Weapons Purchases: Be Indian Buy Indian
India Today|February 07, 2022
The ministry of defence has announced a series of measures to energise the flagging drive to manufacture indigenous weapons. The PMO itself is supervising the initiative. Will it work?
Sandeep Unnithan

“No more imports of defence equipment”—these six stinging words from a defence ministry directive to top defence officials in January underlined the Narendra Modi government’s growing impatience with its struggling initiative to indigenise defence hardware production. The directives from defence secretary Ajay Kumar outlined a jumpstart of its defence industrial base and a clampdown on imports.

It isn’t the first such attempt, though. Make in India, announced in 2015, was a non-starter. Its reboot, Aatmanirbhar (self-reliant) Bharat, announced by PM Modi on May 12, 2020, hopes to chip away at India’s dubious distinction of being the world’s second-largest importer of military hardware. The Stockholm International Peace Research Institute says India was the world’s second largest buyer of warships, fighter aircraft and missiles between 2016 and 2020 (roughly 60 per cent of its defence hardware is imported). Unfortunately, Make in India’s new avatar, too, has been a slow starter. Though imports fell by 33 per cent between 2011-2015 and 2016-2020, a long import pipeline worth billions of dollars points to a cloudy future.

The government’s mid-course impetus to Aatmanirbhar Bharat thus sets the roadmap for defence acquisitions over the next few years. “The PM is ramming indigenous programmes down the throats of users and the bureaucracy,” a private sector CEO says. The ministry of defence (MoD) directives strike at the basics—to ensure specifications drafted by services or Service Qualitative Requirements (SQRs) are concretised at the start of a project to avoid mid-course design changes. It aims to create a level playing field for private industry and the government-owned defence industry. It calls for substantial reforms in the government’s defence R&D wing—Defence Research and Development Organisation (DRDO)—and a thorough examination of foreign components in DRDO equipment. All off-the-shelf defence purchases, except government-to-government deals, are being reviewed. Defence deals where vendors don’t assemble or produce components locally will be scrapped.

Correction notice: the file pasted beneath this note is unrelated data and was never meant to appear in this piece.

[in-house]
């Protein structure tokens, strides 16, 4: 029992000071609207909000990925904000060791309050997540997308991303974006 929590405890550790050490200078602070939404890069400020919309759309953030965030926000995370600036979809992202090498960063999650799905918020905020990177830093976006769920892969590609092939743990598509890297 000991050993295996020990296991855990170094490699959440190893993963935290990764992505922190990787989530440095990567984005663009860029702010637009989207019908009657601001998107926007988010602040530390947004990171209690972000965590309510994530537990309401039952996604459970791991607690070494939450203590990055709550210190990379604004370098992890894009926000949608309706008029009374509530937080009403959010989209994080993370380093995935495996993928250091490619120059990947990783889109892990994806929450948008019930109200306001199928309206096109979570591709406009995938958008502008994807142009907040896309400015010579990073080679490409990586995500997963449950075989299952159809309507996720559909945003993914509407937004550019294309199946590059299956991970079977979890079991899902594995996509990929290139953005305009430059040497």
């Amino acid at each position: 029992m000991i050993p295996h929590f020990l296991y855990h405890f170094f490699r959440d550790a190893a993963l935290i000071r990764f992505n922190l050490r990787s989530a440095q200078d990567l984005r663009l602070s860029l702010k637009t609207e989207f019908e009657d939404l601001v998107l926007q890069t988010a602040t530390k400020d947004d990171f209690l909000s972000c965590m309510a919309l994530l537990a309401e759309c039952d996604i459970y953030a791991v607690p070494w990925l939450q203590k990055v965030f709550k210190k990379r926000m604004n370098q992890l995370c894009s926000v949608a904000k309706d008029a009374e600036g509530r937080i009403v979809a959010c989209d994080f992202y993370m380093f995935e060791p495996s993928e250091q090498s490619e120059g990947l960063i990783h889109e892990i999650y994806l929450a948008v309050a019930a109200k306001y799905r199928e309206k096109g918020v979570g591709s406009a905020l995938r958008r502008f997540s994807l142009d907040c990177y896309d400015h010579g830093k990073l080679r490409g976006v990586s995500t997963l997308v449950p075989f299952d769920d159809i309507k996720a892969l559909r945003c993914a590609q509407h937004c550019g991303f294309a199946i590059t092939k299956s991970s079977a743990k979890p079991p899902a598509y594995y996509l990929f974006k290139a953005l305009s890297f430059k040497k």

Defence imports are to be reviewed from the lens of whether or not they result in transfer of technology. Those that don’t make the cut will face the axe. The MoD wants the armed forces to make emergency procurement of military hardware only from indigenous sources. Exceptions can only be signed off on by the Union defence minister Rajnath Singh.

However, there is only so much policy diktats can do. Globally, robust defence industrial bases are created over decades of focused nurturing of indigenous in­dustry and massive investments in re­ search and development and exports to fund more R&D. The most recent such success story has been that of New Del­ hi’s current bête noire—Beijing. From being the world’s largest importer of mili­tary equipment in the early 2000s, China became the third-largest arms exporter by 2015. Chinese arms are qualitatively inferior to the US and Russian systems, but offer cheap military hardware soluti­ons for poorer nations in Asia and Africa.

JUMPSTARTING AATMANIRBHAR BHARAT

The defence ministry is reviewing defence procurements to rejuvenate indigenous defence manufacturing. Some outlines of this new policy are...

  • A ban on import of defence equipment

  • Review of all existing defence imports

  • Thrust on Indigenously Designed, Developed and Manufactured (IDDM) hardware

  • Review of emergency procurements

  • Level playing field for private sector

  • Orders for items on positive indigenisation list

  • Priority for DRDO reforms

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